Adolf Trotz directed the German film Elisabeth of Austria. It starred opera diva Grace Moore and Franchot Tone. In the German-speaking world, Elisabeth's name is often associated with a trilogy of romantic films about her life directed by Ernst Marischka which starred a teenage Romy Schneider and made her famous worldwide:.

In early dramatizations, Elisabeth appears as peripheral to her husband and son, and so is always shown as a mature character.

Schneider's characterization of Elisabeth as a young woman is the first time the "young" empress is seen on screen.

The trilogy was the first to explicitly depict the romantic myth of Sissi, and ends abruptly with her determination to live a private life.

Any further exploration of the topic would have been at odds with the accepted image of the loving wife, devoted mother, and benevolent empress.

The three films, newly restored, are shown every Christmas on Austrian , German, Dutch, and French television.

In , the films were released as The Sissi Collection with English subtitles. Schneider came to loathe the role, claiming, "Sissi sticks to me like porridge Haferbrei.

A portrait of Schneider in this film was the only one, taken from her roles, which is displayed in her home. In , German comedian and director Michael Herbig released a computer-animated parody film based on Elisabeth under the title Lissi und der wilde Kaiser lit.

It is based on his Sissi parody sketches featured in his television show Bullyparade. In December , to coincide with the presentation of the Pre-Fall 'Metier d'arts' collection by luxury fashion house Chanel , shown in the Schloss Leopoldskron palace, creative director Karl Lagerfeld directed a short film featuring Cara Delevingne as Empress Elisabeth accompanied by Pharrell Williams.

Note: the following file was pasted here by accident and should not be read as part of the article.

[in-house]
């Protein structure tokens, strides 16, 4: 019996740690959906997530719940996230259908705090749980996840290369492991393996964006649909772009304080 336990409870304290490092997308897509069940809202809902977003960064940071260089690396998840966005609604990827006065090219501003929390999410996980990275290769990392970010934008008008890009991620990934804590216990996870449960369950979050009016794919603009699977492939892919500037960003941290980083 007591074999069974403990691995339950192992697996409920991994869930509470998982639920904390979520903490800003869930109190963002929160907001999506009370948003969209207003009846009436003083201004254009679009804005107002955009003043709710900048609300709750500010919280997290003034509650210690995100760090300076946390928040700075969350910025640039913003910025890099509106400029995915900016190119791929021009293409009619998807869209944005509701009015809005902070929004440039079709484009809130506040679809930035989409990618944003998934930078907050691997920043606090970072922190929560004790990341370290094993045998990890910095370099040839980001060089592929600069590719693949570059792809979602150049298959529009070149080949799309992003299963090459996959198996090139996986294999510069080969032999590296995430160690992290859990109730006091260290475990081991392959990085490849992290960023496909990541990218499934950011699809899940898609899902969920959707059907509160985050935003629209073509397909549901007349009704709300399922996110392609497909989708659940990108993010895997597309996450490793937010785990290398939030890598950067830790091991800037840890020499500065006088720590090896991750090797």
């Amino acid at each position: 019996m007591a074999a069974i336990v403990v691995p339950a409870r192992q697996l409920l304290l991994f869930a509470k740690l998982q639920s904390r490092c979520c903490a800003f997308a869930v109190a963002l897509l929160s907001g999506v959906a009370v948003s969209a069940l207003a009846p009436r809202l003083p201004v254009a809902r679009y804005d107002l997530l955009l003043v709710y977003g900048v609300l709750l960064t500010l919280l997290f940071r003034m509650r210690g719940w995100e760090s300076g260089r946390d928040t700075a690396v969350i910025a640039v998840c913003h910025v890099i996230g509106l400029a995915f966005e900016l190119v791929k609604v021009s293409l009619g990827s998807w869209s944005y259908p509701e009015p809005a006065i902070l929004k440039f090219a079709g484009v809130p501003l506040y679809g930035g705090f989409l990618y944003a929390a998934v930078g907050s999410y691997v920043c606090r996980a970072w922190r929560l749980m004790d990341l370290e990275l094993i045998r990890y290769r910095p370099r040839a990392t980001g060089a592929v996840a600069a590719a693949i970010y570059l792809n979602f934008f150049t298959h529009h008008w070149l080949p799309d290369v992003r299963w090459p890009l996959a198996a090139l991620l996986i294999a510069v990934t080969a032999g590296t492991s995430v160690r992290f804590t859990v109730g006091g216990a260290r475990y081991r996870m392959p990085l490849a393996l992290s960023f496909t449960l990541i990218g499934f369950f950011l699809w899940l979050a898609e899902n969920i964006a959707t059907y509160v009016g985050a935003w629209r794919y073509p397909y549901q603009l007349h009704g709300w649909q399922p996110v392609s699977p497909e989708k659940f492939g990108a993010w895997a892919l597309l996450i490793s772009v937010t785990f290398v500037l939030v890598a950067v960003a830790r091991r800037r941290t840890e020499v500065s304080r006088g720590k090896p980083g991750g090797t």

During a dream sequence, the duo sing a song written by Williams entitled CC the World , playing on the iconic interlocking logo of the fashion house, the initials of its founder Coco Chanel , as well as the Empress's nickname 'Sisi'.

Lagerfeld recreated the iconic gown worn by Elisabeth in the portrait by Winterhalter , whilst Pharrell takes on attire similar to Franz Joseph.

Elisabeth was portrayed in episode 4 of the British television series Fall of Eagles. Diane Keen played the young Elisabeth and Rachel Gurney portrayed the empress at the time of Rudolf's death.

The role of the actress portraying the empress was played by Claire Bloom. The season five finale of the Austrian detective television series Kommissar Rex revolves around a deluded woman affected by myth of the empress.

The episode, appropriately, is entitled, "Sisi. A heavily fictionalized version of Elisabeth's younger years is portrayed in a animated children's series, Princess Sissi.

Her son and his lover were played by Max von Thun and Vittoria Puccini. Like the animated series, this film portrays the romantic mythology surrounding the unhappy marriage of Elisabeth and Franz Joseph, but the political problems of the empire and the personal troubles of the main characters are dealt with in much better detail than in many other dramas.

In after airing two seasons totalling 56 episodes 26 minutes each, with 52 shorter minute episodes slated for its 3D third season it sold its second season to JeemTV , [63] after already having ported it to TV Azteca in Constantin Christomanos — who served as Elisabeth's modern Greek language tutor from to and escorted her during her stay in Corfu, published his memoirs of her shortly after her death, in his Tagebuchblätter Diary Pages.

Elisabeth's youth and early adult life are dramatized in the novel Imperial Waltz [67] by William S. Abrahams Dial Press, Elisabeth appears as a significant character in Gary Jennings ' novel Spangle.

The novel concerns a circus traveling through Europe at the close of the 19th century, and portrays Elisabeth's interest in circuses and daredevil horseback riding.

The empress appears in the romantic fiction novel Stars in my Heart [68] by Barbara Cartland. She features in Alexander Lernet-Holenia 's novel Mayerling.

She dances with the anti-hero, Harry Flashman at a ball at the end of the story, in which Flashman has helped prevent her husband the Emperor from being assassinated.

Mark Twain a. Samuel Clemens wrote about the assassination of Empress of Austria in an article entitled "The Memorable Assassination," which he did not submit for publication.